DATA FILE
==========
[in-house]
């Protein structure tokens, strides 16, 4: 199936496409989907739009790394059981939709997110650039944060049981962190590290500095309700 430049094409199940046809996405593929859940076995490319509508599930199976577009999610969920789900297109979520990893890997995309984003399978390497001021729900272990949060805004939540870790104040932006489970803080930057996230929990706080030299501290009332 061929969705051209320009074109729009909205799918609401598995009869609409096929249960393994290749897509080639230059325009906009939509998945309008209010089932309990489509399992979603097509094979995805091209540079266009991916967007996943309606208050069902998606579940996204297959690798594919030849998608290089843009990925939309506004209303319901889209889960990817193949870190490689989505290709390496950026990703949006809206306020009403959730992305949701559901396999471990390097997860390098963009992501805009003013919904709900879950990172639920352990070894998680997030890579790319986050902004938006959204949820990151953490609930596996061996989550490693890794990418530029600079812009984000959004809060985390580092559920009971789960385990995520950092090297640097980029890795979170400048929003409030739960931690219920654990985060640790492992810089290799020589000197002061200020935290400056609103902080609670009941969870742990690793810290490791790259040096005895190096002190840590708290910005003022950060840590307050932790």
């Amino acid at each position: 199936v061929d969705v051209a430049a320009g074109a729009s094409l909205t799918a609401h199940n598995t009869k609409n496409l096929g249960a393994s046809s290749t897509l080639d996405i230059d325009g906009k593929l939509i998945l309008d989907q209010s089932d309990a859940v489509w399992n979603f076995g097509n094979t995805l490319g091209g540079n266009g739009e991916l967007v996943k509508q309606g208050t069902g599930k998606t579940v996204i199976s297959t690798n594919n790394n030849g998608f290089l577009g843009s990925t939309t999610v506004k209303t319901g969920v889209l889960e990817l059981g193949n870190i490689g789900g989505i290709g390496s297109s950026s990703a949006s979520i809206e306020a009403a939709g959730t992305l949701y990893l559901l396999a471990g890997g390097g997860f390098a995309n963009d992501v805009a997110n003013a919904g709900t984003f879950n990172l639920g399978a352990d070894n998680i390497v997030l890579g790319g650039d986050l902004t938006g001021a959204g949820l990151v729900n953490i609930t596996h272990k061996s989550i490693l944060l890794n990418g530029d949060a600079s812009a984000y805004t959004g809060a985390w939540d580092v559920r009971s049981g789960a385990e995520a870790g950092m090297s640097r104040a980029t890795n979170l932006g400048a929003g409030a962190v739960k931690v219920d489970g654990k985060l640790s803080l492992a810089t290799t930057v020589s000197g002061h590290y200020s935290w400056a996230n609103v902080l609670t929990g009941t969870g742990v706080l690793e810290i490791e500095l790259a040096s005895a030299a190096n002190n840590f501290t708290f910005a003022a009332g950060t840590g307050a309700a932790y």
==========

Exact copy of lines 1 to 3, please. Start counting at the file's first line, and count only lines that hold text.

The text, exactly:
[in-house]
């Protein structure tokens, strides 16, 4: 199936496409989907739009790394059981939709997110650039944060049981962190590290500095309700 430049094409199940046809996405593929859940076995490319509508599930199976577009999610969920789900297109979520990893890997995309984003399978390497001021729900272990949060805004939540870790104040932006489970803080930057996230929990706080030299501290009332 061929969705051209320009074109729009909205799918609401598995009869609409096929249960393994290749897509080639230059325009906009939509998945309008209010089932309990489509399992979603097509094979995805091209540079266009991916967007996943309606208050069902998606579940996204297959690798594919030849998608290089843009990925939309506004209303319901889209889960990817193949870190490689989505290709390496950026990703949006809206306020009403959730992305949701559901396999471990390097997860390098963009992501805009003013919904709900879950990172639920352990070894998680997030890579790319986050902004938006959204949820990151953490609930596996061996989550490693890794990418530029600079812009984000959004809060985390580092559920009971789960385990995520950092090297640097980029890795979170400048929003409030739960931690219920654990985060640790492992810089290799020589000197002061200020935290400056609103902080609670009941969870742990690793810290490791790259040096005895190096002190840590708290910005003022950060840590307050932790």
């Amino acid at each position: 199936v061929d969705v051209a430049a320009g074109a729009s094409l909205t799918a609401h199940n598995t009869k609409n496409l096929g249960a393994s046809s290749t897509l080639d996405i230059d325009g906009k593929l939509i998945l309008d989907q209010s089932d309990a859940v489509w399992n979603f076995g097509n094979t995805l490319g091209g540079n266009g739009e991916l967007v996943k509508q309606g208050t069902g599930k998606t579940v996204i199976s297959t690798n594919n790394n030849g998608f290089l577009g843009s990925t939309t999610v506004k209303t319901g969920v889209l889960e990817l059981g193949n870190i490689g789900g989505i290709g390496s297109s950026s990703a949006s979520i809206e306020a009403a939709g959730t992305l949701y990893l559901l396999a471990g890997g390097g997860f390098a995309n963009d992501v805009a997110n003013a919904g709900t984003f879950n990172l639920g399978a352990d070894n998680i390497v997030l890579g790319g650039d986050l902004t938006g001021a959204g949820l990151v729900n953490i609930t596996h272990k061996s989550i490693l944060l890794n990418g530029d949060a600079s812009a984000y805004t959004g809060a985390w939540d580092v559920r009971s049981g789960a385990e995520a870790g950092m090297s640097r104040a980029t890795n979170l932006g400048a929003g409030a962190v739960k931690v219920d489970g654990k985060l640790s803080l492992a810089t290799t930057v020589s000197g002061h590290y200020s935290w400056a996230n609103v902080l609670t929990g009941t969870g742990v706080l690793e810290i490791e500095l790259a040096s005895a030299a190096n002190n840590f501290t708290f910005a003022a009332g950060t840590g307050a309700a932790y």